December 03, 2009

Should LGBT Activism Turn Its Focus to Civil Unions?

That's the point of this Associated Press story:

Leland Traiman, who runs a sperm bank in California, worries about his lesbian clients in more conservative parts of the country when he hears fellow gay rights activists talk about winning the right to wed.

With 34 states lacking any legal recognition of same-sex relationships, Traiman wonders if all the emphasis on matrimony is misplaced.

"When I speak to women from Florida or Wisconsin or Minnesota, they are like, 'I don't care what it's called, I just want to be able to visit my wife in the hospital and cover my children with my health insurance,'" said Traiman, who helped pass the nation's first domestic partnership law a quarter-century ago in Berkeley.

In the weeks since Maine voters handed the gay marriage movement its 27th electoral defeat in five years, other activists have voiced similar qualms about making marriage their main goal. Gay rights leaders have insisted that anything less than full marriage equality is unacceptable, but some are asking whether the uncompromising strategy has forestalled interim steps that could improve the lives of gay men, lesbians and their families.

"They think the best way to achieve their goal of marriage with all the rights and benefits of marriage is a complete frontal assault, and any other strategy is a betrayal of their goal," Traiman said.

Activists like Traiman point to the success of efforts to extend spousal rights and other civil rights protections to same-sex couples, even as the passage of gay marriage bans grab headlines.

On the same day that Maine rejected a gay marriage law approved by its Legislature, for example, voters in Washington state approved a law giving same-sex couples or straight older couples who register as domestic partners all the state rights and responsibilities of marriage. Washington's so-called "everything but marriage" law passed by the same margin as Maine's gay marriage rebuff, 53 percent to 48 percent.

And earlier this year, Nevada lawmakers overrode a veto by Gov. Jim Gibbons to enact a domestic partnership law extending marriage rights to couples, gay or straight, who "have chosen to share one another's lives in an intimate and committed relationship of mutual caring." Colorado's legislature and governor also adopted a "reciprocal beneficiaries" law providing some legal benefits for all unmarried couples.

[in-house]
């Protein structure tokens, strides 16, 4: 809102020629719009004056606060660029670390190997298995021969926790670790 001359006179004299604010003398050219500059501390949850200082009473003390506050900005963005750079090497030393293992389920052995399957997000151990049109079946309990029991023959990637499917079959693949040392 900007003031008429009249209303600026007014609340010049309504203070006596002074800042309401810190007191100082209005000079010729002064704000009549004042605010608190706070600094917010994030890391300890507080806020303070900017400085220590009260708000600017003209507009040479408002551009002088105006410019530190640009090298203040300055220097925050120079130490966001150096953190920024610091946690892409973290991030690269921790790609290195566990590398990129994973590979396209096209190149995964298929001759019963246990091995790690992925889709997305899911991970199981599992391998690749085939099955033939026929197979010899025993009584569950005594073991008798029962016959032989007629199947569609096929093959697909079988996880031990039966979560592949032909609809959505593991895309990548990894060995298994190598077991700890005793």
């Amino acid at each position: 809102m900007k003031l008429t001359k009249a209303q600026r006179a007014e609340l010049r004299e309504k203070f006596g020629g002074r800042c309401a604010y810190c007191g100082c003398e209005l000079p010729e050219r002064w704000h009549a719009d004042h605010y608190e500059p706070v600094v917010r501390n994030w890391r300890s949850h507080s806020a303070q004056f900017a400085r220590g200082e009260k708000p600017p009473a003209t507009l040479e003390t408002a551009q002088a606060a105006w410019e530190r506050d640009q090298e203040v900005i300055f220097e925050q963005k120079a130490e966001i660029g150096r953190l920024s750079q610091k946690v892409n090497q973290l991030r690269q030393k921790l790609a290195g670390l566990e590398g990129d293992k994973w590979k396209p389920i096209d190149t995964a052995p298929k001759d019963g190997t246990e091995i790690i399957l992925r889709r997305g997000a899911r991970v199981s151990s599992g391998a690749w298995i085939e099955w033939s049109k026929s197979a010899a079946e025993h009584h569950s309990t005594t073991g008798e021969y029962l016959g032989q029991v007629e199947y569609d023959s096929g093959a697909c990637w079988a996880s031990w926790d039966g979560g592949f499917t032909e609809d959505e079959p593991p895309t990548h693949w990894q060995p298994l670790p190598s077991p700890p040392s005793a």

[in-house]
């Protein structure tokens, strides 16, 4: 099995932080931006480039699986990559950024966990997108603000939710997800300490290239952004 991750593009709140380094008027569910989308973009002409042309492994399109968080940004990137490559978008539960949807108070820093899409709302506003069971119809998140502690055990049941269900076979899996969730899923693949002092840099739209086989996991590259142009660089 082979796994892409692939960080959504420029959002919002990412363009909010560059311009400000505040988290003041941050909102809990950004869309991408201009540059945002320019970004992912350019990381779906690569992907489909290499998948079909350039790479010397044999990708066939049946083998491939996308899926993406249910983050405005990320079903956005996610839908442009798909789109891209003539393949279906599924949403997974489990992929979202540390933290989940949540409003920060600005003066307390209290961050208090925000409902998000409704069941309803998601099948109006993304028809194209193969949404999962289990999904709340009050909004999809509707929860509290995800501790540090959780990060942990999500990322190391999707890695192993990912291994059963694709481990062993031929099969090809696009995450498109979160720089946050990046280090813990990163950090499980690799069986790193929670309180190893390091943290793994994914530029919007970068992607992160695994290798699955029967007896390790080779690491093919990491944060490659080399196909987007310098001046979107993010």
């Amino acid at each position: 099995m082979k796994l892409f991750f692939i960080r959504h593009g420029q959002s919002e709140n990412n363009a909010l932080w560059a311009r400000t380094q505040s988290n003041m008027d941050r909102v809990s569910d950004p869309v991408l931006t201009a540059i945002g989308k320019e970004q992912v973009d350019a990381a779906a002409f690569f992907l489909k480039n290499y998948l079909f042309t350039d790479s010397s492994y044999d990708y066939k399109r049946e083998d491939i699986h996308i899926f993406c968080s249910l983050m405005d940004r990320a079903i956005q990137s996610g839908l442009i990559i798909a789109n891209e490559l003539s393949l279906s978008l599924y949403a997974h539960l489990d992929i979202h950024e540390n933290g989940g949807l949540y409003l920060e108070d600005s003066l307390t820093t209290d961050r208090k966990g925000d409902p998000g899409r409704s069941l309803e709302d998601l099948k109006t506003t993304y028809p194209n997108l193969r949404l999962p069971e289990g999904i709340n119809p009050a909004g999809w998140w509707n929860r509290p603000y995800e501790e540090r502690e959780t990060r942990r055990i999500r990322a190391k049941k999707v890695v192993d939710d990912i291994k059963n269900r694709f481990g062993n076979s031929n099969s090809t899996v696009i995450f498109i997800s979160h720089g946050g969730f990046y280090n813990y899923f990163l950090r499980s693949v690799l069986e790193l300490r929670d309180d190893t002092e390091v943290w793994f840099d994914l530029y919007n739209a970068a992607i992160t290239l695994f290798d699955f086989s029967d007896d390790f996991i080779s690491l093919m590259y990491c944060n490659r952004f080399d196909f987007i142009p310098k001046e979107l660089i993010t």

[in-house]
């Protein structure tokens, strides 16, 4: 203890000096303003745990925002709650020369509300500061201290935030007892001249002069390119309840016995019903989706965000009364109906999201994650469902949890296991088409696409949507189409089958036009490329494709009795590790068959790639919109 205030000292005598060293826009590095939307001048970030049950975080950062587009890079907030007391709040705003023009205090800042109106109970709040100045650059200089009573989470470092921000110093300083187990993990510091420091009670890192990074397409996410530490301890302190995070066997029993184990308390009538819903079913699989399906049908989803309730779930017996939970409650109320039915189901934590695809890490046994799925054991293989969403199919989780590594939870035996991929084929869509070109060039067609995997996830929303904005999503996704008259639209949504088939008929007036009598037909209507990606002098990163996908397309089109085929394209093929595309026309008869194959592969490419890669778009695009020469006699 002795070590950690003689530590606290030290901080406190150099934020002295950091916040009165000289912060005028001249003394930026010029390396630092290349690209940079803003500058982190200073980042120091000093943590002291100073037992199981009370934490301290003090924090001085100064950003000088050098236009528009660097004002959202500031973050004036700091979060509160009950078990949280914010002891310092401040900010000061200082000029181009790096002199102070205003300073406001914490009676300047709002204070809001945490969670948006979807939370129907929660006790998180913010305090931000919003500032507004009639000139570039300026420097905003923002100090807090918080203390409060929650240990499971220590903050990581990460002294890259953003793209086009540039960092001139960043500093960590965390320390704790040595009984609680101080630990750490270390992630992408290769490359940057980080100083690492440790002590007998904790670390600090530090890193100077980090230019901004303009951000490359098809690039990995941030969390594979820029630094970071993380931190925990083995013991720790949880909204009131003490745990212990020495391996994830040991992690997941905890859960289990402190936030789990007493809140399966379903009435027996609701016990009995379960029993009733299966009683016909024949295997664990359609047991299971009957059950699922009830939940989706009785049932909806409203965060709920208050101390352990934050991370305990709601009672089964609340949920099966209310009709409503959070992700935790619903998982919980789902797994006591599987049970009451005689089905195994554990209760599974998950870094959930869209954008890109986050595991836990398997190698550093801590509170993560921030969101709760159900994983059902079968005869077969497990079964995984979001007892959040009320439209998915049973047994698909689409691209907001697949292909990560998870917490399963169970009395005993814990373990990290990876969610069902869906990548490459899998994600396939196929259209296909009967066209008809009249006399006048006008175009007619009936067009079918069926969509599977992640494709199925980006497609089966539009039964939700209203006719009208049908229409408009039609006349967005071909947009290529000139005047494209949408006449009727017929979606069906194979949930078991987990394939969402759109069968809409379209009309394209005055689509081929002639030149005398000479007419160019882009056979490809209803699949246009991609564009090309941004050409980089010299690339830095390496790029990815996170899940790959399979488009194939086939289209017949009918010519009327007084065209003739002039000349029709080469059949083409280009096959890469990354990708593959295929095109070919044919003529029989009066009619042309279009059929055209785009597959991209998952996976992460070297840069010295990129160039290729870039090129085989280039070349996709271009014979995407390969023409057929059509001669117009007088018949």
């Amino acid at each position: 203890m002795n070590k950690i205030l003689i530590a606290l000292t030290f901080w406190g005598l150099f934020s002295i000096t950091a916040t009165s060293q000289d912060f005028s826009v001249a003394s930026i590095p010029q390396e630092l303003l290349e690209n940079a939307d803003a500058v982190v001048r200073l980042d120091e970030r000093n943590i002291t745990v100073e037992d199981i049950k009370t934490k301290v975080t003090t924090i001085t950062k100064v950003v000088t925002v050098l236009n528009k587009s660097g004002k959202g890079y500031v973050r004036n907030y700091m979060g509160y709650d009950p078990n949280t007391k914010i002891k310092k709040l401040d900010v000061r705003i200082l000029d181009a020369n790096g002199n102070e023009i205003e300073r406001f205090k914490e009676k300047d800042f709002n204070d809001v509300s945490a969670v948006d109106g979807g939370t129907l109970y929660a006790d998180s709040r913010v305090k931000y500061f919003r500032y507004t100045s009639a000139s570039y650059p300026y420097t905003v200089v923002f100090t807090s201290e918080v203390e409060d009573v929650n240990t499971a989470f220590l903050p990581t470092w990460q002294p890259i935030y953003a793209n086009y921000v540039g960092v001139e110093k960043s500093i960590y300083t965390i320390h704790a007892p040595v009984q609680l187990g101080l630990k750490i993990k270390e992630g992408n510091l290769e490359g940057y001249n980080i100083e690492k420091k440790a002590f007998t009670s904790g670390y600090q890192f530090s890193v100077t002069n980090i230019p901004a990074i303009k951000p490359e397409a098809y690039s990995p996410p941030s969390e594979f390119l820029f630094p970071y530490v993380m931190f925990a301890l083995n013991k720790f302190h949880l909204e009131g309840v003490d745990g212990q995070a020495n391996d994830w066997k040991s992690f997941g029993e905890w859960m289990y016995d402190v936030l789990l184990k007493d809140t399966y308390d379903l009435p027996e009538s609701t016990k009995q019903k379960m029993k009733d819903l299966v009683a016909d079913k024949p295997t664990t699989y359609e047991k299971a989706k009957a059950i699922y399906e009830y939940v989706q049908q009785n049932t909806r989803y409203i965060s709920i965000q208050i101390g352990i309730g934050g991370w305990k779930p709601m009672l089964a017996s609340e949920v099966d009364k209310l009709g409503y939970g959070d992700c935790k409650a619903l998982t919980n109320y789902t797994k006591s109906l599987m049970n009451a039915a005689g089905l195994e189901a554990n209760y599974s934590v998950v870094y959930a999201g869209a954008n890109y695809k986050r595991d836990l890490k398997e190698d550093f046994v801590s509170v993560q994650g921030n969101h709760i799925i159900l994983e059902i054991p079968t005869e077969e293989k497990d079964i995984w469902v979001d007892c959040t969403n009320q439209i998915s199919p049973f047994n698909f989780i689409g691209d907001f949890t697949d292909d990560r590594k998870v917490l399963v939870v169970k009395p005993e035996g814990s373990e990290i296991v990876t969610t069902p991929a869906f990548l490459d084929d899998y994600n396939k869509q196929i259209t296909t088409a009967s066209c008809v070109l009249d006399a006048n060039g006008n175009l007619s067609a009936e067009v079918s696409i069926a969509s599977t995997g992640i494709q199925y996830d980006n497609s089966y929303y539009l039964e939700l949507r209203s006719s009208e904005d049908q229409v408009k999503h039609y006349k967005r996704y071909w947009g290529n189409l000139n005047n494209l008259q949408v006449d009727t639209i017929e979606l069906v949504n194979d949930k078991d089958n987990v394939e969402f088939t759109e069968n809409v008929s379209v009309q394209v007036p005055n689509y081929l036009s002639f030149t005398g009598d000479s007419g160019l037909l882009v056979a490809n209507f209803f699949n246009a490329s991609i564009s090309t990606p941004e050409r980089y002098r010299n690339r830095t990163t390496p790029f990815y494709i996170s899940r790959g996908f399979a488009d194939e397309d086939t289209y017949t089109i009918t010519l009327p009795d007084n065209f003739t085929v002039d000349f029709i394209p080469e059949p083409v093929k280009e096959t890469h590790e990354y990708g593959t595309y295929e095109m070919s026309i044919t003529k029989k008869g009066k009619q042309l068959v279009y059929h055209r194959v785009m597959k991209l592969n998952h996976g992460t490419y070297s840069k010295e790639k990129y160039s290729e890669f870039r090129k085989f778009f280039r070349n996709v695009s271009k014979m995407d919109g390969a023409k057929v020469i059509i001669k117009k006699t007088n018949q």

Colorado and Nevada are among the 29 states with constitutional prohibitions against gay marriages.

The success of partner measures in those states suggests that there's room for gay couples to secure spousal protections even if they can't marry, said William Dobbs, a veteran activist in New York.

"It's a huge tactical mistake to be arguing that nothing less than marriage will do," Dobbs said. "One size does not fit all.

"There is a real need among some folks to put their lives together, to have joint credit cards, a house and children," he said. "We need a set of actions for that, but the marriage fight is toxic to other types of reforms."

What do you think? We've often heard that civil unions are a second-class substitute for marriage, but is it better to wage a battle that has a greater chance of being won even if the rewards aren't as great?

Click here to read the rest of the story.

1 comment:

  1. As a couple who fought for and won the right to marry in Canada, we strongly disagree with the writer's views. We were asked by the lobby group, EGALE, (Equality for Gays and Lesbians Everywhere) to participate in the legal challenge, that would give us equal rights with straight couples. We became involved because we hoped and believed that if we were to win, other young gay and lesbian couples would find life a bit easier. We started our case in October of 2001, and by June of 2004 we had the same rights as all other Canadians. The morning we got the news we went through a range of emotions that are impossible to describe. I think the two that come to mind are elation and relief. We won our battle in the courts and I believe that is where our friends in the US will win. There is no way that one group of people should be able to vote on the rights of others. When that is allowed all rights are diminished. Don't ever consider taking second best, or "Marriage Lite" as something that is acceptable, or almost equal. You are more valuable than that. You will win this fight.

    Lloyd and Bob Peacock


    Same-sex marriage challenge
    Vancouver, B.C.